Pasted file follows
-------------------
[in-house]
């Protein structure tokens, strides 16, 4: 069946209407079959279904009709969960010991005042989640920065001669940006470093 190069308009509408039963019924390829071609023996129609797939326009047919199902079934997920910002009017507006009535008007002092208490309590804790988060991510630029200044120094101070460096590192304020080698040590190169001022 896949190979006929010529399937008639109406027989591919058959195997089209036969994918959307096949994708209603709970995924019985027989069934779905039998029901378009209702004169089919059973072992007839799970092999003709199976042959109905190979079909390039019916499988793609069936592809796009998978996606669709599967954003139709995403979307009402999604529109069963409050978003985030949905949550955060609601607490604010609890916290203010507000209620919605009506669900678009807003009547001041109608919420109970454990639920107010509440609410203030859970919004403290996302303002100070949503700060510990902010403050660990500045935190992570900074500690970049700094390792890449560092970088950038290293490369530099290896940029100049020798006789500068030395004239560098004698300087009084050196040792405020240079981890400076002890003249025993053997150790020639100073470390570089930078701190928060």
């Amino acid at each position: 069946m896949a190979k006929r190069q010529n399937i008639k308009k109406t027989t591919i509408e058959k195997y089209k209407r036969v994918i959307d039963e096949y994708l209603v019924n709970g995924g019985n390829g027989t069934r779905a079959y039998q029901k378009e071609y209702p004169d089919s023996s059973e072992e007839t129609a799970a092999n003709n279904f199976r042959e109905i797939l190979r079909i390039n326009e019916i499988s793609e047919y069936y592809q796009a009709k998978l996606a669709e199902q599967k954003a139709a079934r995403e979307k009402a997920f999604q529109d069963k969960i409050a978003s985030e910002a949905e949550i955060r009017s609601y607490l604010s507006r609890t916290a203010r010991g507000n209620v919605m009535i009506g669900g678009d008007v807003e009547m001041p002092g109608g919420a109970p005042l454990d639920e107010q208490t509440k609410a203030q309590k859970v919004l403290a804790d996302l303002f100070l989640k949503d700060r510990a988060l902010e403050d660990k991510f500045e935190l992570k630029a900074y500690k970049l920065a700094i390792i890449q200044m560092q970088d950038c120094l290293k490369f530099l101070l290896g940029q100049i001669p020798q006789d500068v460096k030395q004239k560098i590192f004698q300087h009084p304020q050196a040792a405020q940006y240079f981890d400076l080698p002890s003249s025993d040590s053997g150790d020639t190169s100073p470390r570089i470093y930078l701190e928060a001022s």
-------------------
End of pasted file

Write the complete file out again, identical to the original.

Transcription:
[in-house]
């Protein structure tokens, strides 16, 4: 069946209407079959279904009709969960010991005042989640920065001669940006470093 190069308009509408039963019924390829071609023996129609797939326009047919199902079934997920910002009017507006009535008007002092208490309590804790988060991510630029200044120094101070460096590192304020080698040590190169001022 896949190979006929010529399937008639109406027989591919058959195997089209036969994918959307096949994708209603709970995924019985027989069934779905039998029901378009209702004169089919059973072992007839799970092999003709199976042959109905190979079909390039019916499988793609069936592809796009998978996606669709599967954003139709995403979307009402999604529109069963409050978003985030949905949550955060609601607490604010609890916290203010507000209620919605009506669900678009807003009547001041109608919420109970454990639920107010509440609410203030859970919004403290996302303002100070949503700060510990902010403050660990500045935190992570900074500690970049700094390792890449560092970088950038290293490369530099290896940029100049020798006789500068030395004239560098004698300087009084050196040792405020240079981890400076002890003249025993053997150790020639100073470390570089930078701190928060």
């Amino acid at each position: 069946m896949a190979k006929r190069q010529n399937i008639k308009k109406t027989t591919i509408e058959k195997y089209k209407r036969v994918i959307d039963e096949y994708l209603v019924n709970g995924g019985n390829g027989t069934r779905a079959y039998q029901k378009e071609y209702p004169d089919s023996s059973e072992e007839t129609a799970a092999n003709n279904f199976r042959e109905i797939l190979r079909i390039n326009e019916i499988s793609e047919y069936y592809q796009a009709k998978l996606a669709e199902q599967k954003a139709a079934r995403e979307k009402a997920f999604q529109d069963k969960i409050a978003s985030e910002a949905e949550i955060r009017s609601y607490l604010s507006r609890t916290a203010r010991g507000n209620v919605m009535i009506g669900g678009d008007v807003e009547m001041p002092g109608g919420a109970p005042l454990d639920e107010q208490t509440k609410a203030q309590k859970v919004l403290a804790d996302l303002f100070l989640k949503d700060r510990a988060l902010e403050d660990k991510f500045e935190l992570k630029a900074y500690k970049l920065a700094i390792i890449q200044m560092q970088d950038c120094l290293k490369f530099l101070l290896g940029q100049i001669p020798q006789d500068v460096k030395q004239k560098i590192f004698q300087h009084p304020q050196a040792a405020q940006y240079f981890d400076l080698p002890s003249s025993d040590s053997g150790d020639t190169s100073p470390r570089i470093y930078l701190e928060a001022s």